While I’ve traveled to Russia following the fall of the Soviet Union, I never had the pleasure of visiting the USSR in all its glory, with its 15 “autonomous republics,” its delightful-sounding “Intourist guides” — who shadowed you night and day — and restaurants where waiters served you mostly bad food when they felt like it, which they usually didn’t.
But fortunately, we have roving Contributing Writer Robert Waite to give us a glimpse into what it was like to journey to the 1971 Soviet Union in what was a highly unlikely form of transport, a vintage two-seater Triumph Spitfire.
Able to proceed only at the whim of the Spitfire’s capabilities, Bob and his companion managed to overcome mounds of aptly named bureaucratic red tape — and a cast of characters out of a Russian novel — to safely travel to Moscow and back to England.
Here, then, is Part I of Bob’s travel memoir “Bordering on Madness”:
By Robert Waite
I am not exactly sure where the idea came from.
Perhaps it popped into my head while taking a course called “Communist Revolutions” taught by Geoffrey Hosking at the University of Essex.
Or perhaps from reading a book, “The Insurrectionists”, by another of my professors, William J. Fishman, at the University of Wisconsin.
Then again, maybe I just wanted to see Vladimir Illich Lenin under glass.
Whatever the motivation, in March 1971 I set out in a Triumph Spitfire on a 4,141-mile (6,664 km) journey from Colchester, England, to Moscow, capital of the Soviet Union.
I had a 31-day UK university break and was determined to get the most out of it.
I was also 20, just young enough to think this was a good plan.
My partner in this endeavor was younger still. She brought several advantages to the expedition, including the ability to speak a bit of Polish – and relatives or friends in places like Munich, Krakow, Warsaw, and Paris.
A Tourist’s Koshmar (Nightmare)
Keep a few things in mind.
First, this was in the midst of the Cold War. It was easier to land a man on the moon than travel to the U.S.S.R.
Second, there was no internet. Everything had to be arranged by post or by in-person visits to the Soviet Embassy.
Third, my Triumph Spitfire, a tiny two-seater, was arguably the least capable vehicle on the planet for making such a journey. Low-slung, it had an electrical system (Lucas) designed to fail and one of the most disturbing rear suspensions this side of Mae West.
Triumph, for their part, understood madness when they saw it and put together a “kit” of parts that might fail us along the way.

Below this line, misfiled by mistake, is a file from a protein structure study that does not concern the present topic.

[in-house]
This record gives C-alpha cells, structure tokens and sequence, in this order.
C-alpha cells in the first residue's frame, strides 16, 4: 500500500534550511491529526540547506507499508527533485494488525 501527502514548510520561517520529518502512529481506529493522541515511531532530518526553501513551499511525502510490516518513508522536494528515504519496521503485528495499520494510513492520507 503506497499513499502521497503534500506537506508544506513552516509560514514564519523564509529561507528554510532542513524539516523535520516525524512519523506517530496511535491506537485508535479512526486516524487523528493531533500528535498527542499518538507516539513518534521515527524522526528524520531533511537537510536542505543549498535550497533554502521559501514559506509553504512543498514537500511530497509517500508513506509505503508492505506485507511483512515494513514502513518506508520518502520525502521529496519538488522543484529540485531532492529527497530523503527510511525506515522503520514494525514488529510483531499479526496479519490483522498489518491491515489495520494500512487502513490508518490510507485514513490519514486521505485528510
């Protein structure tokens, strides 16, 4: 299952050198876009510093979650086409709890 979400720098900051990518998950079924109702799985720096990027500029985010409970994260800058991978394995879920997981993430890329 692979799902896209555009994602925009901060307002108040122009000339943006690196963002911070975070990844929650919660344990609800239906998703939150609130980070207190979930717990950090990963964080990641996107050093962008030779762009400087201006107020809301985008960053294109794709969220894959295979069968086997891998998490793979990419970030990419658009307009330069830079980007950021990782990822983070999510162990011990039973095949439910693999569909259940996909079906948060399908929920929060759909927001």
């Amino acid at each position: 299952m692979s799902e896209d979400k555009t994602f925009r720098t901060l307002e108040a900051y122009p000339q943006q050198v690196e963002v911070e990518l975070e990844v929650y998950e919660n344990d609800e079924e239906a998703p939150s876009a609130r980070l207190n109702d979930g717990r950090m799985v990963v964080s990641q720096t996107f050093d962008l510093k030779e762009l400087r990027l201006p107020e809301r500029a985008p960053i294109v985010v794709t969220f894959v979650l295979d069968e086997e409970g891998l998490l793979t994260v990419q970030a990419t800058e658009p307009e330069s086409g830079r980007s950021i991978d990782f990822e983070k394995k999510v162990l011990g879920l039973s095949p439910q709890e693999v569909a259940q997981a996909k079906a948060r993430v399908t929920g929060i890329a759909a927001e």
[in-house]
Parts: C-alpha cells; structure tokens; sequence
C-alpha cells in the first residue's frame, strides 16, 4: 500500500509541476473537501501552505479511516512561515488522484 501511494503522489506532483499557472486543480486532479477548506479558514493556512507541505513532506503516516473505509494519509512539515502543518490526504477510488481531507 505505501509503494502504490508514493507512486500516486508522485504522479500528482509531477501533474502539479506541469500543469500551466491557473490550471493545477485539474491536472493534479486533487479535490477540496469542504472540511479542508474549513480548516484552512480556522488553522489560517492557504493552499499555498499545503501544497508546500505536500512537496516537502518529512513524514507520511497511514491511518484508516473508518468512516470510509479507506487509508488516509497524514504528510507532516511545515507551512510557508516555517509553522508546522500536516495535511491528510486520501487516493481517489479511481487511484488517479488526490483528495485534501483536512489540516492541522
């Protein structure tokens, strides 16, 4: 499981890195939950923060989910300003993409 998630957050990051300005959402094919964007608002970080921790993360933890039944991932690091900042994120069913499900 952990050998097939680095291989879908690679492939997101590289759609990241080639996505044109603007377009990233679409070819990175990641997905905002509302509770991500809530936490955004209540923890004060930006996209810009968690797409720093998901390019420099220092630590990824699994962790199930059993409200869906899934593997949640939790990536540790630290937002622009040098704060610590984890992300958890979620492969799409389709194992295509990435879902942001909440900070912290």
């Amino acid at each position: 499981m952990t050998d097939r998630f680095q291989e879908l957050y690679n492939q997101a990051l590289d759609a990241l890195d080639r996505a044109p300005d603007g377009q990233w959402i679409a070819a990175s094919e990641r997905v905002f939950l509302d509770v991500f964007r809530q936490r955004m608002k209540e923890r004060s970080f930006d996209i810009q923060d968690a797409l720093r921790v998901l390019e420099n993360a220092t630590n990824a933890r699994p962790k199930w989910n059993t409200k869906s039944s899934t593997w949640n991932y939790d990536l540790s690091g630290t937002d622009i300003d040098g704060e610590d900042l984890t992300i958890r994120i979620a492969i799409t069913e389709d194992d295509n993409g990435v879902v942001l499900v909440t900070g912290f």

The Soviets at the embassy in London were not quite as helpful, but they did seem eager to relieve us of hard currency. In those days you could only visit the U.S.S.R. using something called Intourist, a state-owned travel agency that was to hospitality what United Airlines is to air travel.
In addition to getting visas, everything – accommodations, meals, petrol – had to be paid for in advance. You were given coupons – plus a map of your route which, ominously, showed no side roads.
Siberia? Nyet, spasibo!
After crossing from Harwich to Hook-of-Holland by ferry, we motored first to Munich, where my girlfriend’s cousin Priscilla lived. Her husband, Ted, it turned out, was chief engineer for Radio Free Europe (RFE).
Ted arranged for a tour of RFE headquarters. The guide took us everywhere in the place and, while doing so, piled us high with pamphlets and other materials outlining how RFE’s radio broadcasts were undermining communism in nine East European countries.
When we finished up the tour and circled back to Ted, he took one look at the pamphlets and almost had a coronary.
“Drop that stuff right here,” he commanded. “If you try to bring that into Russia you’ll end up in Siberia.”
We complied. Siberia was not part of our 31-day itinerary.
Nyet — Kaboom!
After stopping in Vienna for chocolate cake and in Krakow and Warsaw to stay with my companion’s relatives, we set off for Brest on what was then the Polish – Russian border.
In Germany we had experienced the autobahn, precursor to America’s interstate highway system. In eastern Poland, the roadway was two-lane blacktop. It eventually led to a border check-point, manned by several uniformed guards, none of whom spoke English.
After scrutinizing our passports, visas and Intourist documentation, they searched the car and our luggage. Next, two of them signaled that I needed to move the car and position it over a concrete pit about six feet deep and about 60 inches wide.
This was a problem. The Triumph was 57 inches wide and the distance between the front wheels was even less. If I drove forward, the car would end up at the bottom of the pit. This did not seem obvious to the guards. Much yelling and gesturing ensued. Finally, I simply stretched my hands the width of the car, walked a few steps to the pit and demonstrated the flaw in their thinking.
I added a loud “Kaboom!” to reinforce my point.
They got it. Then, totally unexpectedly, one of them broke into halting English.
“Have you Pat Boone records?”
It was 1971 in the world, but apparently the Soviets were stuck in 1958.
Meanwhile, my travel companion turned my attention to an approaching vehicle, a huge, jet-black, Mercedes Benz, obviously new. I could see it was driven by a black man, accompanied by an attractive blond.
The Mercedes drew to a screeching halt; papers were quickly checked; and off it went, unsearched. We had been at the checkpoint for more than an hour; the couple spent perhaps 20 seconds.
“Spies”, said my companion.
End of Part I. Continue to Part II of “Bordering on Madness,” in which Bob Waite and companion finally make it into the Soviet Union, with Spitfire — if not sanity — still intact.
Robert Waite subsequently served as East European Correspondent for Pacific News Service, based in Warsaw. Clark Norton was his editor.